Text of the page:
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LoveAxe – A virtual summer 2012 book club whose members are Geoffrey Philp, Stephen Narain, and Kelly Baker Josephs.

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Marsha Gomes McKie’s blog – Gomes Mc Kie is founder of the Caribbean Books Foundation and one of the advocates for the writing and publishing of especially children and young adult fiction in the region.

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Memorial page for the late Angela Cropper, founder of the Cropper Foundation under which falls the Cropper Foundation Residential Workshop for Caribbean Writers.

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The Museum of Antigua and Barbuda. And their old but still useful site.

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Papillotte Press, publisher of works by and about Dominicans.

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Pen Tuh Paper – Caribbeanness deconstructed, identities explained.

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http://poetsofthecaribbean.blogspot.com – I came across Jamaican born librarian and poetry lover Yasmin’s website (Poets of the Caribbean) via the network at CLS. I love that it celebrates Caribbean verse and especially like that she’s similarly committed to creating a listing of Caribbean Poets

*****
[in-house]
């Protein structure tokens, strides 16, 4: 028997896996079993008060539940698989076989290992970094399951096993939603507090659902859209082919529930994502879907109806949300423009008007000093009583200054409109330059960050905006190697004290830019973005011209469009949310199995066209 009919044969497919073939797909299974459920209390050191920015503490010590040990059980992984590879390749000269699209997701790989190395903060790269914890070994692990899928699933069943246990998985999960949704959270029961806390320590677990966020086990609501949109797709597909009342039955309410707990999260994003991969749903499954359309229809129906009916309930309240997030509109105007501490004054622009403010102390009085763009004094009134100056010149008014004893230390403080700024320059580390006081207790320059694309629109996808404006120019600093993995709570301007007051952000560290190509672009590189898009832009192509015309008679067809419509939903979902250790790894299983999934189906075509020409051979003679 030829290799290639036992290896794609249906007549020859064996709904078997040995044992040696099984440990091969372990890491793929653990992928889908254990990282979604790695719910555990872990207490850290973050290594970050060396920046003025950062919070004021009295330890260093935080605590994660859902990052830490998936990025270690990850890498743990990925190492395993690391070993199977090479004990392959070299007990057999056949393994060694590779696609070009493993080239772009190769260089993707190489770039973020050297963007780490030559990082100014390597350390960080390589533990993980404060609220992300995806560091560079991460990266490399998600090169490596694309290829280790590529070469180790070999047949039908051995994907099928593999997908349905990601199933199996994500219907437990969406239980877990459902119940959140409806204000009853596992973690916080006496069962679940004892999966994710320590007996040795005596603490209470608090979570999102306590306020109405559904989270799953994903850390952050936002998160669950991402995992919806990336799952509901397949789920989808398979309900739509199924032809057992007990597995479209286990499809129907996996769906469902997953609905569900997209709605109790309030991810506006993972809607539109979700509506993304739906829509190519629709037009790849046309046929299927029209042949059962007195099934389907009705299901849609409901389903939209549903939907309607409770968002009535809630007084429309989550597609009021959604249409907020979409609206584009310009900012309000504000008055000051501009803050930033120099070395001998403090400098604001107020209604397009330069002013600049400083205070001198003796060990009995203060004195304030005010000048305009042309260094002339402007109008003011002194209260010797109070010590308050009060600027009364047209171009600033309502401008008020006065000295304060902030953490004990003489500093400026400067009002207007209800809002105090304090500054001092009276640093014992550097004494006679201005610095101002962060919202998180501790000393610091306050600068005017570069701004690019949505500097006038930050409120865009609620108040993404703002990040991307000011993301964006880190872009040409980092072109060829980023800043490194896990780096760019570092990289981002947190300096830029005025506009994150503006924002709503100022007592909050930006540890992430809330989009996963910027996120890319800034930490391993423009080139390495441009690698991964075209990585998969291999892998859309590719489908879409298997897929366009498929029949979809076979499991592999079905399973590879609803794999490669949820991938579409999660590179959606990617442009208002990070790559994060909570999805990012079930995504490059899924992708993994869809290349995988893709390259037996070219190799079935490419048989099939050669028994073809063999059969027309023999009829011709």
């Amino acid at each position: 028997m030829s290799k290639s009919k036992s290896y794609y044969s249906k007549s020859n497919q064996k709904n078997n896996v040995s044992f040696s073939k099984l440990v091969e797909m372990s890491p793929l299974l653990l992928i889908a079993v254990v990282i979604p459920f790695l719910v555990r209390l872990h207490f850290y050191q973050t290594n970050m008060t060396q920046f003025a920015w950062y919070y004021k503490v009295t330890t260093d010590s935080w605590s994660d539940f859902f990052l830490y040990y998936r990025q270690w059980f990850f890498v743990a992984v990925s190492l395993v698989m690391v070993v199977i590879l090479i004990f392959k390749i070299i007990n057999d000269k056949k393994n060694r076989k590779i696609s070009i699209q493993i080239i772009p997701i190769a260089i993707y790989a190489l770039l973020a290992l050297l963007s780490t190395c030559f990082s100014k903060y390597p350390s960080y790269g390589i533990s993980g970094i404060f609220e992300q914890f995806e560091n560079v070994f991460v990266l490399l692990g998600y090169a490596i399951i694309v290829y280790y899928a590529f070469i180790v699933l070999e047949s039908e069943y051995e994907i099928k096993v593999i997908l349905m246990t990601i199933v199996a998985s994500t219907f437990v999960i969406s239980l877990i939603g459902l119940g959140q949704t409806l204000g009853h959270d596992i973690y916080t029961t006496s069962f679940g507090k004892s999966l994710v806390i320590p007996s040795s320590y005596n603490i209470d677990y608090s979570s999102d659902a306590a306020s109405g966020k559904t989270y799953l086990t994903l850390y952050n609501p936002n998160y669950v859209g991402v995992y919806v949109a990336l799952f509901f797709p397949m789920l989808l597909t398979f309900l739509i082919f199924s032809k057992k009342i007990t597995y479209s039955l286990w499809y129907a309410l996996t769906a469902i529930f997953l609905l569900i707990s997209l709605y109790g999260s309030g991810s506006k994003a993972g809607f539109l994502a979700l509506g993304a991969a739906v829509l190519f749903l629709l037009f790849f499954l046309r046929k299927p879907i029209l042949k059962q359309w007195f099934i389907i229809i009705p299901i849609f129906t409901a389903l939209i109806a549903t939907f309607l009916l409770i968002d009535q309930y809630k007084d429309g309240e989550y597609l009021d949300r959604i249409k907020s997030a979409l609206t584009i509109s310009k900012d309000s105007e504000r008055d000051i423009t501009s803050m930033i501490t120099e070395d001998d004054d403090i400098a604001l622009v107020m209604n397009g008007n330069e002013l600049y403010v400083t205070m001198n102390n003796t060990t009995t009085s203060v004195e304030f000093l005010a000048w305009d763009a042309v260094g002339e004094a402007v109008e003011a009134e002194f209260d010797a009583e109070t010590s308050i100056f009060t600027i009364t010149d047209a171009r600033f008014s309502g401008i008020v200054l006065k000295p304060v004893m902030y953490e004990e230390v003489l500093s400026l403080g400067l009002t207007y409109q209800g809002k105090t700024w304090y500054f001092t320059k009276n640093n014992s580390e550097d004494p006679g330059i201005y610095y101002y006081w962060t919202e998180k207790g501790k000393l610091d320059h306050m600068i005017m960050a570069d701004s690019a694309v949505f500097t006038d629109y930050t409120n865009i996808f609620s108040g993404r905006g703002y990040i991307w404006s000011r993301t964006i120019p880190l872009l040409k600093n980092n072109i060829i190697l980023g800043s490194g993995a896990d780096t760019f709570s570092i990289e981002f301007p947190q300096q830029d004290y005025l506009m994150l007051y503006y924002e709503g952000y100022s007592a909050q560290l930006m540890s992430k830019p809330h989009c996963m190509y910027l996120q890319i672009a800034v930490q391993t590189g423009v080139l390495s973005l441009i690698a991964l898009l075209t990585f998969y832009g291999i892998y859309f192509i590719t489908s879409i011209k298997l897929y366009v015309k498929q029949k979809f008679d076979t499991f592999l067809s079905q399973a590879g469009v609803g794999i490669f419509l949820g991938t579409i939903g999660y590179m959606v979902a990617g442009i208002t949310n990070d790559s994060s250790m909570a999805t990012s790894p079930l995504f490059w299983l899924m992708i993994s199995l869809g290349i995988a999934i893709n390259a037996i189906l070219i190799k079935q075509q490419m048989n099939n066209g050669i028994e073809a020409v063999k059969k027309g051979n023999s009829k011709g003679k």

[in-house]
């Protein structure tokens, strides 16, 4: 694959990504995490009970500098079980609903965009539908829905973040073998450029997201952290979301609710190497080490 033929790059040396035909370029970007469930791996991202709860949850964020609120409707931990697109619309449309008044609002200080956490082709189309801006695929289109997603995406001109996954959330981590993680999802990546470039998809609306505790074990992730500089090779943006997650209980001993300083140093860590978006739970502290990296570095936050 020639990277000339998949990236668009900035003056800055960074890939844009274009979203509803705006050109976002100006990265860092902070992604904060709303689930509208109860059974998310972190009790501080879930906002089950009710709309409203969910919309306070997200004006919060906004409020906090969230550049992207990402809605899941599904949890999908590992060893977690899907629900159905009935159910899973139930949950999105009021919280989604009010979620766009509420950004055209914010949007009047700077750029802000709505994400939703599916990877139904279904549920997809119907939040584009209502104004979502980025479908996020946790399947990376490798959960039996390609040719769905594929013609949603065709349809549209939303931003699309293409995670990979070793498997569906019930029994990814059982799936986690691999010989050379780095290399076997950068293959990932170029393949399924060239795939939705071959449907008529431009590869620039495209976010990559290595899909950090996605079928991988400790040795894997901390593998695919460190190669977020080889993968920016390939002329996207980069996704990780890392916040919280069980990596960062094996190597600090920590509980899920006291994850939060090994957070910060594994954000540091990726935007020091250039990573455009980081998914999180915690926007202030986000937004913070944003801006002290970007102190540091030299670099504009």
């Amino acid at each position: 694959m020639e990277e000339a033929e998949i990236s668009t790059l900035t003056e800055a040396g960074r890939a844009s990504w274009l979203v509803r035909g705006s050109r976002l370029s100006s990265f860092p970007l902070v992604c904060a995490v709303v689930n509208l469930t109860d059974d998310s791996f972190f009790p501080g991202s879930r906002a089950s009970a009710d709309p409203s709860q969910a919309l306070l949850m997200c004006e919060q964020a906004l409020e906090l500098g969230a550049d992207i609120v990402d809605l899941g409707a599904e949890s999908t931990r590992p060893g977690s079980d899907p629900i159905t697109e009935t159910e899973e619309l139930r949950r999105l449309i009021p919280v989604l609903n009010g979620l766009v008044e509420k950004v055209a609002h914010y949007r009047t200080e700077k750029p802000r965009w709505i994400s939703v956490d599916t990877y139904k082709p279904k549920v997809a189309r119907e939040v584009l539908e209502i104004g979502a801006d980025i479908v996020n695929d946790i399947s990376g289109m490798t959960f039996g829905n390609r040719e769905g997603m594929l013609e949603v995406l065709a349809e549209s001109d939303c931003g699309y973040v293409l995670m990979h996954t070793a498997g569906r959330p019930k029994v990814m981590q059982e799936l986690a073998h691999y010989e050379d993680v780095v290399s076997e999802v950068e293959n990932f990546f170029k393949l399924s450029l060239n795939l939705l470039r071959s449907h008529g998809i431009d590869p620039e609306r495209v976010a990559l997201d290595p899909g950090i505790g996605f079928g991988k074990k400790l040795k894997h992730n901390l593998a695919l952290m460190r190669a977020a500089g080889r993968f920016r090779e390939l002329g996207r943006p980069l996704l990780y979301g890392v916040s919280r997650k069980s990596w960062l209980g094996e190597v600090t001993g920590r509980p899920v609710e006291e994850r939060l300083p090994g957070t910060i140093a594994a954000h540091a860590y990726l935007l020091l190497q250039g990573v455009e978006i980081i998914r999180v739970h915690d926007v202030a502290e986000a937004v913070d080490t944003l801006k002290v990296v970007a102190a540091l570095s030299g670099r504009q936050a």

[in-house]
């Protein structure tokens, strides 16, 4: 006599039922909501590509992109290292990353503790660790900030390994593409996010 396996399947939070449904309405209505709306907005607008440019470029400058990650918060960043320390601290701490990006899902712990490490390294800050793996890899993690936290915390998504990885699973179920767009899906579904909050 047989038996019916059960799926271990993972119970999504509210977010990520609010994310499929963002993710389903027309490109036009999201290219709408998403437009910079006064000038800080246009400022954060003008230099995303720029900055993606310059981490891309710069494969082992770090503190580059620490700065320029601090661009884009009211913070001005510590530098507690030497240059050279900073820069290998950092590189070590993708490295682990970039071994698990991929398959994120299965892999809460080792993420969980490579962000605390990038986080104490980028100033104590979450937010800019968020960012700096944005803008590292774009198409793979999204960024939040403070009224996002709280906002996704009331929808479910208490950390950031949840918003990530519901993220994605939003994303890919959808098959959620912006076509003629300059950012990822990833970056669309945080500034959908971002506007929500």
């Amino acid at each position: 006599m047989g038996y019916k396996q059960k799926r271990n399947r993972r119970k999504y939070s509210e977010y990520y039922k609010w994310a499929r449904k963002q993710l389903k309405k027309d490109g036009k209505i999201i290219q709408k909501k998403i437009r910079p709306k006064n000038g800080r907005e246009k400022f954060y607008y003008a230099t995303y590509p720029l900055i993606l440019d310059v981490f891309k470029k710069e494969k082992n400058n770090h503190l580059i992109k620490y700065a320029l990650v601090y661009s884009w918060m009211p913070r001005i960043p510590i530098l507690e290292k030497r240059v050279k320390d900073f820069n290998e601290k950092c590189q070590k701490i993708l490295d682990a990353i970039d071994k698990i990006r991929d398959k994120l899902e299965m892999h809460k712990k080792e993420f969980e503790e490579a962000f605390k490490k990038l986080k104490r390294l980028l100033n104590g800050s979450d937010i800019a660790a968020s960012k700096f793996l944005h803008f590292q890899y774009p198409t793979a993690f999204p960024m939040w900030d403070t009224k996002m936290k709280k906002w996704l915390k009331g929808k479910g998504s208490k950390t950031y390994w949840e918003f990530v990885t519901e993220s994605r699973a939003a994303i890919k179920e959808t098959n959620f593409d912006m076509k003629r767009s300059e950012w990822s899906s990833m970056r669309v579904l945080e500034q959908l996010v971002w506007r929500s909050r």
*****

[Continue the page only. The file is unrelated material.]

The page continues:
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http://repeatingislands.com/ – Here’s one I check from time to time for general info on the Caribbean arts scene.

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Seawoman Press, a blog run by Bajan writer Sandra Sealey, is a good resource for market listings and news from the literary scene.

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http://signifyinguyana.typepad.com/charmainevalere/– This used to be Signifying Guyana, but then blogger, Charmaine Valere, decided that she should “have the balls to put (her) name right where (her) big mouth runs.” So it’s been re-branded under her name. It still delivers interesting news, reviews, series, and perspectives related to Caribbean Literature. Check it out.